The North Carolina Consumers Council is a group of 10 employees working out of an office off Glenwood Avenue near the Beltline in Raleigh. Until last week, I’d never heard of them, but then the low-profile council saw its name go up in lights. Headlights, actually.
The council – a nonprofit supported by grants, donations and dues from its 22,000 members – got the Ford Motor Co. to issue a recall it had been trying to avoid for years. The council provided information to federal regulators that led to Ford recalling 313,000 older Crown Victoria and Mercury Grand Marquis sedans because their headlights may fail.
“It’s always great to help people out and get them what they are rightfully owed,” said Brian Reitter, the council’s public affairs director.
The recall covers the 2003 to 2005 model years. No one is sure how many of the bulky Crown Vics once widely used by police and the Grand Marquis favored by seniors are still on the road. But they are likely being driven by low-income and elderly people, two groups that may either don’t know their rights or lack the wherewithal to assert them. That makes this big hit by the small Raleigh group as impressive as it was unlikely.
Never miss a local story.
Years ago, Ford agreed to replace a faulty soldering that caused the headlights to go out but only for the sedans that were in heavy use as police cars and taxis. Loss of lights was not considered a likely failure in regular vehicles. But the consumer council disagreed. It requested a new investigation, noting that there were more than 600 complaints about lost lights on the National Highway Traffic Safety Administration’s website.
Reitter said the council got involved after a woman’s complaint to a Greensboro TV station. The lights no longer worked on the woman’s car. When she went to a Ford dealer to get them fixed, she was told the necessary part was no longer available.
“We started looking through computer data and found a lot of people were having the same problem as the woman in Greensboro,” Reitter said. “They were going without headlights for months.”
The Ford recall is likely the largest ever brought about by the council that formed in 1968 “to promote consumer awareness and stand up for the little guy,” said Matthew Oliver, the council’s executive director.
Last year, the consumer organization pushed Ford to address problems with its Escape model because the electronic throttle was failing. In 2004, the council forced the recall of just over 300,000 Saturn L series vehicles that were prone to melting taillights. It now has a petition pending with regulators that seeks the recall of 800,000 Nissan trucks and SUVs because a radiator flaw can cause the transmission to overheat.
In other areas, the council helped pass a “do not call registry” in North Carolina that shields people from unwanted marketing calls. It helped ban pay day lending in North Carolina and is pushing to keep it out. However, since changing its IRS status last year, the council no longer engages in lobbying.
In an era when corporations have gained political power and seem immune from accountability, it’s refreshing to see a group of Davids who will take on the Goliaths. It’s important work that’s under attack at the federal level. Congressional Republicans are trying to strip powers from the new Consumer Financial Protection Bureau. The agency estimates that it has brought more than $10 billion in relief to consumers in the form of refunds and lower fees since it began operating in 2011. It seeks to eliminate the abuses by banks and other financial institutions that helped cause the financial crisis of 2007-08.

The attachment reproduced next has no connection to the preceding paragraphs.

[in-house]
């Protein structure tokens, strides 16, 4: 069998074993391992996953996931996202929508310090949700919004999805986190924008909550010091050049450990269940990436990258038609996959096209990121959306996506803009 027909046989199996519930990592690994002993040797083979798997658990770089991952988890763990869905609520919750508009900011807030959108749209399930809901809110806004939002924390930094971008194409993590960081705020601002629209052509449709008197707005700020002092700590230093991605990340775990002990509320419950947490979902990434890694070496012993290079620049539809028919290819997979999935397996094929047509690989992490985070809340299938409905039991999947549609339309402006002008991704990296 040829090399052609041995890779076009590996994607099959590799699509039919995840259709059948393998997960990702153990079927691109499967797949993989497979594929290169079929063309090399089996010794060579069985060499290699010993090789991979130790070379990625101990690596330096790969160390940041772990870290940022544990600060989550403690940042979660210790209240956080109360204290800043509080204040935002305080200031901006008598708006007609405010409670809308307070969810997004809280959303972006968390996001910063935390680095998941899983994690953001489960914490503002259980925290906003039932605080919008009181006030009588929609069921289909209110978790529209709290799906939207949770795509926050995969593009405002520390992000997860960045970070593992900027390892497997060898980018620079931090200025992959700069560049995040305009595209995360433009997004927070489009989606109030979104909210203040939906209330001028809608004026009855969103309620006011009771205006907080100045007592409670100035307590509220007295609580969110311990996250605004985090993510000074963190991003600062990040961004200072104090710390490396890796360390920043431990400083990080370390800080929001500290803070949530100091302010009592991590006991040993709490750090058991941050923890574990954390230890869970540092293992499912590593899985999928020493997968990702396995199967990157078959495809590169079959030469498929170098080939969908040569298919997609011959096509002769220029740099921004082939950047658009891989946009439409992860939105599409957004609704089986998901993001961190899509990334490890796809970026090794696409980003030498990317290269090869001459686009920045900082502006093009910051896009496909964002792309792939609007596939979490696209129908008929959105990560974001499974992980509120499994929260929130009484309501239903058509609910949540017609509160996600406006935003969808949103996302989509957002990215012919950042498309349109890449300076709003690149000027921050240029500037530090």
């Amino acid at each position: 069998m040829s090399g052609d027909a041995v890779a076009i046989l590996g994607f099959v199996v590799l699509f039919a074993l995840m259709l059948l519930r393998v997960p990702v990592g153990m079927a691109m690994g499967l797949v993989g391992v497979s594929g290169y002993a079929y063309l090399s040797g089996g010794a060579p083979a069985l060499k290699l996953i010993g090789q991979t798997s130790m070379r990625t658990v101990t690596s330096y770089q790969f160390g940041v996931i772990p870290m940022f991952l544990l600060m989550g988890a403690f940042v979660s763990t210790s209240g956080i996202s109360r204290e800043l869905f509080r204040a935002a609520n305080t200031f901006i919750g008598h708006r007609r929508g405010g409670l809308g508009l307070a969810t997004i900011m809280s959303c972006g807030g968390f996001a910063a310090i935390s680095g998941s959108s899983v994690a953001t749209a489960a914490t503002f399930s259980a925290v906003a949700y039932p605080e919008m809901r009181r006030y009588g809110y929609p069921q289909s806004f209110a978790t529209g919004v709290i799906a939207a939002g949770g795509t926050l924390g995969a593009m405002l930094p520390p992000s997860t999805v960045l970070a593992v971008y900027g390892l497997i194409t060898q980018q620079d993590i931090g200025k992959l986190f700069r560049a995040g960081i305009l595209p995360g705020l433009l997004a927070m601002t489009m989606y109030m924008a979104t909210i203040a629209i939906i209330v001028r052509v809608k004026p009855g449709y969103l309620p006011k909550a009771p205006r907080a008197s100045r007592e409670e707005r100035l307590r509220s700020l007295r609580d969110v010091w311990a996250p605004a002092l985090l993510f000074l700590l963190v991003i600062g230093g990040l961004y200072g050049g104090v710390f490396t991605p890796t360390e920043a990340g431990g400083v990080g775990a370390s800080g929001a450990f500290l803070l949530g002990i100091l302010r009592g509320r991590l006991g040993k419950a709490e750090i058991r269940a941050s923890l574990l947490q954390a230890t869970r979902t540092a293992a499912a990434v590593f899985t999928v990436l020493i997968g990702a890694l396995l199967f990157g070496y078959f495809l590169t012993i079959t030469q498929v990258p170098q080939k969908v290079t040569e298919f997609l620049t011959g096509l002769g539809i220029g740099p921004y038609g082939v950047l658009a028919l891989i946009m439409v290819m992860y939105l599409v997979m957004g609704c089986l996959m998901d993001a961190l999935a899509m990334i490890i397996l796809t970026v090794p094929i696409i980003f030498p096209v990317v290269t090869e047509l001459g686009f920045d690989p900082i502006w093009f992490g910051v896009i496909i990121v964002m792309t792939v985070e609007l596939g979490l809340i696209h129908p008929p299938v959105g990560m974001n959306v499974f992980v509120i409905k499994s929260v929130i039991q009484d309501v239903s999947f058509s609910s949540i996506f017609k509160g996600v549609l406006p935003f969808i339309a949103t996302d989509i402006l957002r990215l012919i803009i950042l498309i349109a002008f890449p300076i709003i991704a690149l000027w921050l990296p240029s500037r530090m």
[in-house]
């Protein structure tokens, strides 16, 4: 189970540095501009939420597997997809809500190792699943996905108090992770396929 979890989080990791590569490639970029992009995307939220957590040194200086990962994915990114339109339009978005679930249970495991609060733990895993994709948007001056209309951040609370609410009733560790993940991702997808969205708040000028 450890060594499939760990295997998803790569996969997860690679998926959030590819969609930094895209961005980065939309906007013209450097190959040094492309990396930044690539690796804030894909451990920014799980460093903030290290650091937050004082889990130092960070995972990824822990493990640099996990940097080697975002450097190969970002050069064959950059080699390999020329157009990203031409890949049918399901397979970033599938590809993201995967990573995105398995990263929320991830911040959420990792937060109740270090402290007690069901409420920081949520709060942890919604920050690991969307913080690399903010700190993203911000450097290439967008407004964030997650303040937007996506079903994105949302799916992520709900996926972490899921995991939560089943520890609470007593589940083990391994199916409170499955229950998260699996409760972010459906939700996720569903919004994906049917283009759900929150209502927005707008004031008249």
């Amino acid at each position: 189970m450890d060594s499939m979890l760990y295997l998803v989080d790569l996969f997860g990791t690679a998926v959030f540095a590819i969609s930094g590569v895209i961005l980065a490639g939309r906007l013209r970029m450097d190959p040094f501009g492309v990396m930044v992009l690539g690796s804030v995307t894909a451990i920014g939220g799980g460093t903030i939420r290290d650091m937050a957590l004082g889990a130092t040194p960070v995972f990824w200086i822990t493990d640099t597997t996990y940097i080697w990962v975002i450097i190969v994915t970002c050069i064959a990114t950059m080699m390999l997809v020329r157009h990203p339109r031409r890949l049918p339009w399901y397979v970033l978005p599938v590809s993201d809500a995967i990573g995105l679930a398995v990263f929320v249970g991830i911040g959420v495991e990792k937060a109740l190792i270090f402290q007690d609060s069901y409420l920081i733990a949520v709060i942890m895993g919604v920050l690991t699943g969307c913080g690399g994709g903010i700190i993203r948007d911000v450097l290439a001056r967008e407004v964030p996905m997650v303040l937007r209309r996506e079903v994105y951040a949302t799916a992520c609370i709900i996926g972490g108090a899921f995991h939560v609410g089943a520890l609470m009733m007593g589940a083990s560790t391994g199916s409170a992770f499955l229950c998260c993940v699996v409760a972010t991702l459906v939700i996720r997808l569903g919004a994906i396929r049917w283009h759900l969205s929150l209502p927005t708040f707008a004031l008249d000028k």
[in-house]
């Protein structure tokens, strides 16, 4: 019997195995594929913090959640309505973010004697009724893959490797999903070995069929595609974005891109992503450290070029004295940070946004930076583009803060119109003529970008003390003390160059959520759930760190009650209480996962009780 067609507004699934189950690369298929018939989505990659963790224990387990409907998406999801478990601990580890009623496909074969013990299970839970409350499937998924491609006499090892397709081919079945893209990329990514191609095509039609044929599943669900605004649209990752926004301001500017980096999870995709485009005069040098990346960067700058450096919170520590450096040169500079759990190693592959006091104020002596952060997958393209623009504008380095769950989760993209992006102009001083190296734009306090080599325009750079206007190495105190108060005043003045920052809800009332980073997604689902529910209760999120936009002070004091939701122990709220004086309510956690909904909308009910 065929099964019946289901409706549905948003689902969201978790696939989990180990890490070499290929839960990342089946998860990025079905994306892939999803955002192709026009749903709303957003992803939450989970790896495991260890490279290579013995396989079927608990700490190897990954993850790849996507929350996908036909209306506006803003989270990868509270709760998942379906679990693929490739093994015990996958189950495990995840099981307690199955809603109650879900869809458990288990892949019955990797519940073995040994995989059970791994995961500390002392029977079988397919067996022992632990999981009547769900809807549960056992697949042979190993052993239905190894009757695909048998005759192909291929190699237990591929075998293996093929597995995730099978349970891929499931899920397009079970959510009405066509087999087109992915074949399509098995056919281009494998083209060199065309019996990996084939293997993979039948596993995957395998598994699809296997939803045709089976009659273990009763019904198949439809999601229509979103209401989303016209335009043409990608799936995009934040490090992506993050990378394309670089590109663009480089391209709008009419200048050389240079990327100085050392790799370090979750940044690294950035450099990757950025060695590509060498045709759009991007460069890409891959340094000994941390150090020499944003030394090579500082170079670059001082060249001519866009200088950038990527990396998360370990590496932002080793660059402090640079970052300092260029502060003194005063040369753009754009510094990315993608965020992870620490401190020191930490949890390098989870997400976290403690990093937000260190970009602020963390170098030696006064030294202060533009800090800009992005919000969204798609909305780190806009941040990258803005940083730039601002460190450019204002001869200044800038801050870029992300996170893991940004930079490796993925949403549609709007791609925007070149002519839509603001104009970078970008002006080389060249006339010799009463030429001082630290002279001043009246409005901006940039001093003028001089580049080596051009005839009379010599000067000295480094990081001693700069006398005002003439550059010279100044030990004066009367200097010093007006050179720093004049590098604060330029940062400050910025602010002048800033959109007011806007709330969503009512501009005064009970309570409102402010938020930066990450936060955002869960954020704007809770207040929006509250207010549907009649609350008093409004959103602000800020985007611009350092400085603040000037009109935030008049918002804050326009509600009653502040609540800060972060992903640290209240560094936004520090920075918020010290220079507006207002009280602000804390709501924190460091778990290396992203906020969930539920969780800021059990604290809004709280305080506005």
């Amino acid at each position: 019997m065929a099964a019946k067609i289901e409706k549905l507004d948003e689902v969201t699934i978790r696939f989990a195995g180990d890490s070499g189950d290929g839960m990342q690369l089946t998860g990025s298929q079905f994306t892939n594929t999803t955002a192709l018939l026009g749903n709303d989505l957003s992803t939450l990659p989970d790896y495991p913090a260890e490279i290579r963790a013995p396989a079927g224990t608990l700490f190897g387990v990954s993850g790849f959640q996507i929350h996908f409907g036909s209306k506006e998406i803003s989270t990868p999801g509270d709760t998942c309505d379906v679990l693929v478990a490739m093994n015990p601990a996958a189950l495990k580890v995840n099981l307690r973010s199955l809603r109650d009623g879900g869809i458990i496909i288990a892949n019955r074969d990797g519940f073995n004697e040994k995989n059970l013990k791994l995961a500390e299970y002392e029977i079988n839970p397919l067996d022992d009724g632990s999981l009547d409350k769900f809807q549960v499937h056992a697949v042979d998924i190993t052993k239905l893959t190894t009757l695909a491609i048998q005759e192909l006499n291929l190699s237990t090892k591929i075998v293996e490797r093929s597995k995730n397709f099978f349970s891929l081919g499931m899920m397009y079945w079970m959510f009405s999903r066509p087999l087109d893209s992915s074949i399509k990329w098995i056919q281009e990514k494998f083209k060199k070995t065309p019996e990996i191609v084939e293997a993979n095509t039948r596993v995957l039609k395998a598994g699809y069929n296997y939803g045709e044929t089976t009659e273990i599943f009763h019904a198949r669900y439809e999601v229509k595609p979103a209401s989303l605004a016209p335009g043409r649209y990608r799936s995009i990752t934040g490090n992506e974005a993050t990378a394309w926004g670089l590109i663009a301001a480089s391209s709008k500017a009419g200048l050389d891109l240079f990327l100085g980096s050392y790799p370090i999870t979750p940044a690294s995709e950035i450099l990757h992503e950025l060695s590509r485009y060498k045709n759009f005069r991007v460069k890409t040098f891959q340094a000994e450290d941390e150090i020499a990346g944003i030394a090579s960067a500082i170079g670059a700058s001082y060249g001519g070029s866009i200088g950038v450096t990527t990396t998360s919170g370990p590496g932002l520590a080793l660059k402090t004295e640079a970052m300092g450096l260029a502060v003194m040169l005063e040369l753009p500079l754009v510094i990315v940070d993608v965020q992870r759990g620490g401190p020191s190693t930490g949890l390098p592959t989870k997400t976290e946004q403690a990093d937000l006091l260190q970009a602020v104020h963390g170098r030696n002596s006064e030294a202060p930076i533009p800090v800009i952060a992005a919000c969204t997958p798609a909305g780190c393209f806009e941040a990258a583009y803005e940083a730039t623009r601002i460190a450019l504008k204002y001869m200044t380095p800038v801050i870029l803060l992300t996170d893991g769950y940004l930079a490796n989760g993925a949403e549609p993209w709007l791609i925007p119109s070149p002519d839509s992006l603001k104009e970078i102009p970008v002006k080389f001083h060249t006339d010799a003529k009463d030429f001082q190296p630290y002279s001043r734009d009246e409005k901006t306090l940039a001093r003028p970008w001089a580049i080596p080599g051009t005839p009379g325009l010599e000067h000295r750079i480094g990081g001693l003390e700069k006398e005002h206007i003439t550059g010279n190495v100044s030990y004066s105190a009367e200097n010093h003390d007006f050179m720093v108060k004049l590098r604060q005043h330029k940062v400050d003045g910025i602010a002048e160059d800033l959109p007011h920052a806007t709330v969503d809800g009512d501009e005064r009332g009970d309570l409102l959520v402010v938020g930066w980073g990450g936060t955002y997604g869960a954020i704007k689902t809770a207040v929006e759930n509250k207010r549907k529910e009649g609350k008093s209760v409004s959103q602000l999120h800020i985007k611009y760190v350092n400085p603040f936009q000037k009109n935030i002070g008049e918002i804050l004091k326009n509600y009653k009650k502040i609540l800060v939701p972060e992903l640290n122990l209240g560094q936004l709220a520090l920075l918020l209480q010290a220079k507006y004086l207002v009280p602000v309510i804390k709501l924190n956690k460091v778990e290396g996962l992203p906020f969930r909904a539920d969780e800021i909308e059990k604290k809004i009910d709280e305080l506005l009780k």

But these days the threat to the consumer also comes from a different direction – stealthy, nimble thieves who use technology to steal the consumer’s identity. “The consumer marketplace in general is ever evolving,” Reitter said. “With all the technology we have, it’s becoming harder and harder for everyday consumers to protect themselves.”
A consumer’s credit card information can be stolen by scanners set up by ATMs or gas pumps, he said. Some sophisticated technology can enable a thief to read a person’s credit card just by standing next to him.
To fight back, the council works with the consumer protection division of the state attorney general’s office, which the council helped to form in 1969. It also works with other state and national consumer groups. Most of its members are from North Carolina, but it will handle or forward complaints from anywhere.
In the end, though, the best consumer protection must come from the consumer, Reitter said. He urges people to be vigilant when using credit cards and to check their credit card statements and credit reports regularly.
“Ultimately, it’s up to the individual consumer to do everything he or she can to protect themselves,” he said.
One step consumers can take is to join the council. An annual membership is $19.99 and $15 to renew. There are not a lot of direct benefits for members, but there is the satisfaction of supporting consumer advocacy against indifferent corporations, predatory lenders and slick scammers.
Barnett:919-829-4512, nbarnett@newsobserver. com
If you want to join or need help with a consumer issue, call 800-887-5620 or go to the council’s website at www.ncconsumer.org